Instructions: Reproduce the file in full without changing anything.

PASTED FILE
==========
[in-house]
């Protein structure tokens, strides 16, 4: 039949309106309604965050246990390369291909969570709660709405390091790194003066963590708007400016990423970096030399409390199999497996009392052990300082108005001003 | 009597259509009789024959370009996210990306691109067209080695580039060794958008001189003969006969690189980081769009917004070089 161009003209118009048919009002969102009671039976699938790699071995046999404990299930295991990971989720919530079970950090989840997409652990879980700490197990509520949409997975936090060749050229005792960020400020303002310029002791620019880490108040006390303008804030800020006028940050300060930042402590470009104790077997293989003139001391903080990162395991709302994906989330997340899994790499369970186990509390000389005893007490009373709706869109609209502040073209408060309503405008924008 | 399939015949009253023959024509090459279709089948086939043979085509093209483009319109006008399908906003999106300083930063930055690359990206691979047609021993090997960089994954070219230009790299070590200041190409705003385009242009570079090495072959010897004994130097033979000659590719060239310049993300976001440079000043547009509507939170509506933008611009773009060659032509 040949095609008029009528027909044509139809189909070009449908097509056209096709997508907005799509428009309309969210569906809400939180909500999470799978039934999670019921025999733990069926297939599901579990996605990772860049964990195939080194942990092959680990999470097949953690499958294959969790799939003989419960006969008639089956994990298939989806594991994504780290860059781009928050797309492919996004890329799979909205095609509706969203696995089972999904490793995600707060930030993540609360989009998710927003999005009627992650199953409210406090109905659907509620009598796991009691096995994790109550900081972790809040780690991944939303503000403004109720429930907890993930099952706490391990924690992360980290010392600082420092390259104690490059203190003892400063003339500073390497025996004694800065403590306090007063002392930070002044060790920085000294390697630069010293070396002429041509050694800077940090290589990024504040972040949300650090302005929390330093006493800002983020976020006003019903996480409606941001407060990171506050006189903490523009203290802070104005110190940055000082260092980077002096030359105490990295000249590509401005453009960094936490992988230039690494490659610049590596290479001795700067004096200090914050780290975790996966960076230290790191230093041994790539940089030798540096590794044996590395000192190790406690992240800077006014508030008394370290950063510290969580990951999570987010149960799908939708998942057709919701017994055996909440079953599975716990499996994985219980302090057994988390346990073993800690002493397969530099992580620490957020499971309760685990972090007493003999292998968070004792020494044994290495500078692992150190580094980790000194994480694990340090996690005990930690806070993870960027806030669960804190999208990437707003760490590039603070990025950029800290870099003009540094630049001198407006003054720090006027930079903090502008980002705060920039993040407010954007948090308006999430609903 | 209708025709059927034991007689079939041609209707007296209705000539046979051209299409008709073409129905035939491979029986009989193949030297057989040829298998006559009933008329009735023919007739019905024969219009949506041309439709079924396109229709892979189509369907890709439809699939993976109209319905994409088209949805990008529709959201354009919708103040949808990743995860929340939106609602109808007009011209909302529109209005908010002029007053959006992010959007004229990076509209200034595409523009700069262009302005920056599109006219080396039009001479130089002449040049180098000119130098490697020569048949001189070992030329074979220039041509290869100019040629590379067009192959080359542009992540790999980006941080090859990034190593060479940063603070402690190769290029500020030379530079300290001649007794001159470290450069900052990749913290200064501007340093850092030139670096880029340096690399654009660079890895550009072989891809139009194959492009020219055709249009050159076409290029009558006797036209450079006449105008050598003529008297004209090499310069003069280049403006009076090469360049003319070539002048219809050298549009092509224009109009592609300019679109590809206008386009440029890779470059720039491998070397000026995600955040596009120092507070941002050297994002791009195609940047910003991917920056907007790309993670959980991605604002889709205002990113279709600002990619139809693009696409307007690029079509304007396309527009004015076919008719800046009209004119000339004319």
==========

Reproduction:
[in-house]
């Protein structure tokens, strides 16, 4: 039949309106309604965050246990390369291909969570709660709405390091790194003066963590708007400016990423970096030399409390199999497996009392052990300082108005001003 | 009597259509009789024959370009996210990306691109067209080695580039060794958008001189003969006969690189980081769009917004070089 161009003209118009048919009002969102009671039976699938790699071995046999404990299930295991990971989720919530079970950090989840997409652990879980700490197990509520949409997975936090060749050229005792960020400020303002310029002791620019880490108040006390303008804030800020006028940050300060930042402590470009104790077997293989003139001391903080990162395991709302994906989330997340899994790499369970186990509390000389005893007490009373709706869109609209502040073209408060309503405008924008 | 399939015949009253023959024509090459279709089948086939043979085509093209483009319109006008399908906003999106300083930063930055690359990206691979047609021993090997960089994954070219230009790299070590200041190409705003385009242009570079090495072959010897004994130097033979000659590719060239310049993300976001440079000043547009509507939170509506933008611009773009060659032509 040949095609008029009528027909044509139809189909070009449908097509056209096709997508907005799509428009309309969210569906809400939180909500999470799978039934999670019921025999733990069926297939599901579990996605990772860049964990195939080194942990092959680990999470097949953690499958294959969790799939003989419960006969008639089956994990298939989806594991994504780290860059781009928050797309492919996004890329799979909205095609509706969203696995089972999904490793995600707060930030993540609360989009998710927003999005009627992650199953409210406090109905659907509620009598796991009691096995994790109550900081972790809040780690991944939303503000403004109720429930907890993930099952706490391990924690992360980290010392600082420092390259104690490059203190003892400063003339500073390497025996004694800065403590306090007063002392930070002044060790920085000294390697630069010293070396002429041509050694800077940090290589990024504040972040949300650090302005929390330093006493800002983020976020006003019903996480409606941001407060990171506050006189903490523009203290802070104005110190940055000082260092980077002096030359105490990295000249590509401005453009960094936490992988230039690494490659610049590596290479001795700067004096200090914050780290975790996966960076230290790191230093041994790539940089030798540096590794044996590395000192190790406690992240800077006014508030008394370290950063510290969580990951999570987010149960799908939708998942057709919701017994055996909440079953599975716990499996994985219980302090057994988390346990073993800690002493397969530099992580620490957020499971309760685990972090007493003999292998968070004792020494044994290495500078692992150190580094980790000194994480694990340090996690005990930690806070993870960027806030669960804190999208990437707003760490590039603070990025950029800290870099003009540094630049001198407006003054720090006027930079903090502008980002705060920039993040407010954007948090308006999430609903 | 209708025709059927034991007689079939041609209707007296209705000539046979051209299409008709073409129905035939491979029986009989193949030297057989040829298998006559009933008329009735023919007739019905024969219009949506041309439709079924396109229709892979189509369907890709439809699939993976109209319905994409088209949805990008529709959201354009919708103040949808990743995860929340939106609602109808007009011209909302529109209005908010002029007053959006992010959007004229990076509209200034595409523009700069262009302005920056599109006219080396039009001479130089002449040049180098000119130098490697020569048949001189070992030329074979220039041509290869100019040629590379067009192959080359542009992540790999980006941080090859990034190593060479940063603070402690190769290029500020030379530079300290001649007794001159470290450069900052990749913290200064501007340093850092030139670096880029340096690399654009660079890895550009072989891809139009194959492009020219055709249009050159076409290029009558006797036209450079006449105008050598003529008297004209090499310069003069280049403006009076090469360049003319070539002048219809050298549009092509224009109009592609300019679109590809206008386009440029890779470059720039491998070397000026995600955040596009120092507070941002050297994002791009195609940047910003991917920056907007790309993670959980991605604002889709205002990113279709600002990619139809693009696409307007690029079509304007396309527009004015076919008719800046009209004119000339004319």